From left to right: Mayor Greg Fischer, Judy Layne-Banks, Barbara Sexton Smith, Andre Kimo Stone Guess, and Jim Allen

For Barbara Sexton Smith, we’re all in this together, and that means ensuring accessible arts experiences for every person, beginning in childhood. Whether she’s talking to you about her mother’s early beginnings in Appalachia, the sermon that she heard by a guest preacher last Sunday or joining the Fund for the Arts herself for what was supposed to be a 6-week fundraising engagement, Sexton Smith’s stories wind from anecdote to anecdote, always landing on the importance of human connection.  

Barbara Sexton Smith, President and CEO at Fund for the Arts between 2012 and 2014, was an early champion for programs like 5×5 and Teacher Arts Grants (TAG) that provide funding to K-12 schools to enhance classroom instruction through arts experiences. Today, these grants are part of a larger Fund for the Arts initiative called Arts in Learning in which Fund for the Arts serves as a conduit for connecting arts program providers to teachers and school administrators. Arts in Learning supported 47,933  experiences through 345 grants impacting 170 schools, 7 community centers, and 2 health facilities with $525,500 in 2021-22. These programs provide curriculum-based arts learning programs to schools and community centers across the region, expanding student access to the arts.  

In an early year of the 5×5 program, Sexton Smith was invited to Portland Elementary to see the school’s final showcase of 5×5 programs. Each grade level created a performance to demonstrate their learning, including a 5th grade depiction in which students reenacted the Boston Tea Party, tossing cream colored couch cushions into the audience to replicate tossing tea bags into the Boston Harbor. Meeting a teacher in the hallway that evening, he told her that he was out to gather more chairs, having never, in 14 years of teaching, seen as many parents and friends come to the school to support their children. “He had tears in his eyes,” Sexton Smith recounts, “and I knew in that moment that what we were doing with 5×5 was achieving the goals we set out to achieve.” Last month, Fund for the Arts was thrilled to partner with the Baird Excellence Awards and Jefferson County Public Schools to offer two new annual awards named for Sexton Smith, celebrating her legacy in arts and education.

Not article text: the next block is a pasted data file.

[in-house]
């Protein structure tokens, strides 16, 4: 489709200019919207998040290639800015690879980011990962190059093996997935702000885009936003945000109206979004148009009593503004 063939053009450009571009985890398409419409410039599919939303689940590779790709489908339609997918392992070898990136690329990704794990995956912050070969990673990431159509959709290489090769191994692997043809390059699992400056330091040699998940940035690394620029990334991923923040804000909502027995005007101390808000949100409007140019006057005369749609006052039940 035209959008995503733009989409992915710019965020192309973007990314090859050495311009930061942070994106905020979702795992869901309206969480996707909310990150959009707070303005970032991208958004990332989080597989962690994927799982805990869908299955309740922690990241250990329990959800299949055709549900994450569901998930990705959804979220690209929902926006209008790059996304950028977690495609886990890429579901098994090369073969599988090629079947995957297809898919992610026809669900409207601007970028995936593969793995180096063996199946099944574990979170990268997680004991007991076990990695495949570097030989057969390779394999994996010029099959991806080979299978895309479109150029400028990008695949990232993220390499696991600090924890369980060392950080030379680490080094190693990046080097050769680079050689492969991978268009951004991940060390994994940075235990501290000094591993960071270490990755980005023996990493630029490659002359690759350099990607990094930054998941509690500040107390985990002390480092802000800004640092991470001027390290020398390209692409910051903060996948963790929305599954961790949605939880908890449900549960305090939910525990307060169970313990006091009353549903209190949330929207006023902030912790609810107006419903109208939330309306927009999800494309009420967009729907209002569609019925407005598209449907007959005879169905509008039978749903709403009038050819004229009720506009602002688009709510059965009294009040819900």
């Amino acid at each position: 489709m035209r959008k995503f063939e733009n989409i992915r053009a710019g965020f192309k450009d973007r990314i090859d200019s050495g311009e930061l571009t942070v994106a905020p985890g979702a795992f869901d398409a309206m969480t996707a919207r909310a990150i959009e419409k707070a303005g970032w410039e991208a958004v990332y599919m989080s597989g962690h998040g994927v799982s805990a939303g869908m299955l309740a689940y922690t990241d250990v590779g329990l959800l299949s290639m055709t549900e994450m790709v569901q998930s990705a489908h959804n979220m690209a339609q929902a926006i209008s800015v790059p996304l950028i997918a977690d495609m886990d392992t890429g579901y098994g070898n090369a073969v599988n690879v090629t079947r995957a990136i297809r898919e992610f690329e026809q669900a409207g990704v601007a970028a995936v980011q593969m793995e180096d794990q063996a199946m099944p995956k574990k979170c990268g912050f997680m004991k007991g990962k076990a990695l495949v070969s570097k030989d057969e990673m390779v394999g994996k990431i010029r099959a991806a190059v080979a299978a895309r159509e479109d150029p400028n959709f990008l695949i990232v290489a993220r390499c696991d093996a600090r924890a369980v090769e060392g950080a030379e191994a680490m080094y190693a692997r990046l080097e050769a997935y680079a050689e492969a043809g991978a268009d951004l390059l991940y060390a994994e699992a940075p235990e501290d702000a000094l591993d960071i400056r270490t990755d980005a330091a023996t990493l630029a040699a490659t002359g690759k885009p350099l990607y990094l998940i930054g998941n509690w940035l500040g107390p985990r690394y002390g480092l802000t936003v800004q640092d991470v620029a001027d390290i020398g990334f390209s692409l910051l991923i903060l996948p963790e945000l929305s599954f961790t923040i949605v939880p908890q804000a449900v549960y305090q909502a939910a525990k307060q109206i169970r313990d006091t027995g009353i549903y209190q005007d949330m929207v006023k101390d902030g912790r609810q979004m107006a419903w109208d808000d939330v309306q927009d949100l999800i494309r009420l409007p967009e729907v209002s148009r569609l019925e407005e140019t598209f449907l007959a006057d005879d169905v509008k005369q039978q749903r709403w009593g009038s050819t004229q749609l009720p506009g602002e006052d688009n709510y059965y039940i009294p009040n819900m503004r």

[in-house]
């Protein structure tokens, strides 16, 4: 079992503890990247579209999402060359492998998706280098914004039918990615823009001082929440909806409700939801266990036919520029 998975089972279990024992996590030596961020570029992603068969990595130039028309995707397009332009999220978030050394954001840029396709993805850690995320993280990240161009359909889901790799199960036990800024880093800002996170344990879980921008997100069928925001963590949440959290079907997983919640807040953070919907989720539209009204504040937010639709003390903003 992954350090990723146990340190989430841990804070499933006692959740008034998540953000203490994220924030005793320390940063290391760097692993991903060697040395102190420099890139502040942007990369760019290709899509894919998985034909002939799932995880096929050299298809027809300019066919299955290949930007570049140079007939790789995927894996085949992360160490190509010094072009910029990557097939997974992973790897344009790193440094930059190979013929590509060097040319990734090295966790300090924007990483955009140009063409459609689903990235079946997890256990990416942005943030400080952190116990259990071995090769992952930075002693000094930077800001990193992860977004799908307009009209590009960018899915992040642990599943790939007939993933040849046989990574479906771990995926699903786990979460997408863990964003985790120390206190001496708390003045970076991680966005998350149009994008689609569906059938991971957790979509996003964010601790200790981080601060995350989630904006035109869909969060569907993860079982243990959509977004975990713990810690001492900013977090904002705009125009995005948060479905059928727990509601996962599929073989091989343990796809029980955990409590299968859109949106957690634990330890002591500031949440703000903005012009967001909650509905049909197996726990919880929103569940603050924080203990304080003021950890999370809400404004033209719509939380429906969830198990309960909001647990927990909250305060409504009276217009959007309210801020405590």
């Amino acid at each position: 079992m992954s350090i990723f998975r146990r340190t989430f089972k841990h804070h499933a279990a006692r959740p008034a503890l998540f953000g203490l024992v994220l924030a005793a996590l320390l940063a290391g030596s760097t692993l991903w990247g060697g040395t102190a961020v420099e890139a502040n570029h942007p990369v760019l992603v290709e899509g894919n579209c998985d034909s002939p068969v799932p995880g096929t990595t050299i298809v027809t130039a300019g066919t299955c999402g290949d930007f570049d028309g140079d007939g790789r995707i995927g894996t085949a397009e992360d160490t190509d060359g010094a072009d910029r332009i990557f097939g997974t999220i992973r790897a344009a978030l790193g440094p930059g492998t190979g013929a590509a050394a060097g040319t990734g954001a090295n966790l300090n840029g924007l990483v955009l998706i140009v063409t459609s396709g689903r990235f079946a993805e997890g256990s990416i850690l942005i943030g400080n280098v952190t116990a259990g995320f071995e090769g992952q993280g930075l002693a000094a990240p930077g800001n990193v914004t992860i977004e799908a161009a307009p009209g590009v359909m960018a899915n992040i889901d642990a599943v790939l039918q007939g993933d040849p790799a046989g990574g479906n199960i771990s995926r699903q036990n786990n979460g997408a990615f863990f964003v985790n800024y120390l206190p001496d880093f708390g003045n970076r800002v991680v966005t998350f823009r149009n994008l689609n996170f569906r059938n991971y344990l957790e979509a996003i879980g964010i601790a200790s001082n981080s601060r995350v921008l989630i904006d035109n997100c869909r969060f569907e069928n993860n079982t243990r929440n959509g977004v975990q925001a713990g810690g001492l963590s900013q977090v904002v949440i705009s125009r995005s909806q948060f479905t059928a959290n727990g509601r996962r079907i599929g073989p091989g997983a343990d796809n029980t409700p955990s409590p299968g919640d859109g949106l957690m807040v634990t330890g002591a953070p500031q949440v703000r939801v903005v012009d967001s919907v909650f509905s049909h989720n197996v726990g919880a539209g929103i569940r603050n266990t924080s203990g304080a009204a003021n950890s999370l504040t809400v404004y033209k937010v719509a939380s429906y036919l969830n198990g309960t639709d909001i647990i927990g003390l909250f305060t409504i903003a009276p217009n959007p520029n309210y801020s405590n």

The Barbara Sexton Smith Teacher Award presented by Fund for the Arts recognizes one exceptional teacher utilizing art in their classrooms. Judy Layne-Banks, an art teacher from Wilkerson Elementary, was awarded $1000 gift in this first year of the award. Layne-Banks began her career in Barbados as both an exhibiting artist and classroom teacher who used art to assist students experiencing difficulties in reading and number recognition. For the past 15 years, since first moving to the United States to study art at Massachusetts College of Art and Design, she has been the Art, Drama, and Dance teacher at Wilkerson Elementary. 

“Art is more than a subject. I teach art as a way of seeing the world and as a way of expressing oneself. Art combines all subjects into one…in teaching areas such as portraiture, students need to be taught that the topic connects with mathematics through symmetry,” offered Layne-Banks on the importance of teaching art in the classroom. “I am totally amazed and felt humbled by the award. It has made me want to do so much more to help students to appreciate art, culture, and education.” 

The second recognition, a $5,000 gift made to a school to support in-school and field trip arts experiences, went to Engelhard Elementary. The Barbara Sexton Smith Education Enhancement Fund award will support arts experiences with Squallis Puppeteers, StageOne Family Theatre, and Kentucky Shakespeare that both bring arts into the classroom and take students to new arts environments. “It’s so special to me that the first year of the Barbara Sexton Smith Education Enhancement Fund went to Engelhard Elementary because my mother went to Engelhard in 1930 when she was taken at six years old to the Baptist Orphans Home,” recalls Sexton Smith, “…she often told me how important it was in her childhood to get to hear the orchestra play, or see visual art presented.”  

The Arts in Learning initiative at Fund for the Arts aims to continue the work of 5×5, Teacher Arts Grants, and more to ensure more access to more arts in learning environments. As Sexton Smith knows, “the arts can change the trajectory of a child’s life.”  

If you are a teacher, school administrator, philanthropist, or anyone interested in bringing Arts in Learning programs to a school or community center, please contact Fund for the Arts at We would love to hear from you.  

And that six-week fundraising engagement? It became 17 years with Fund for the Arts.  

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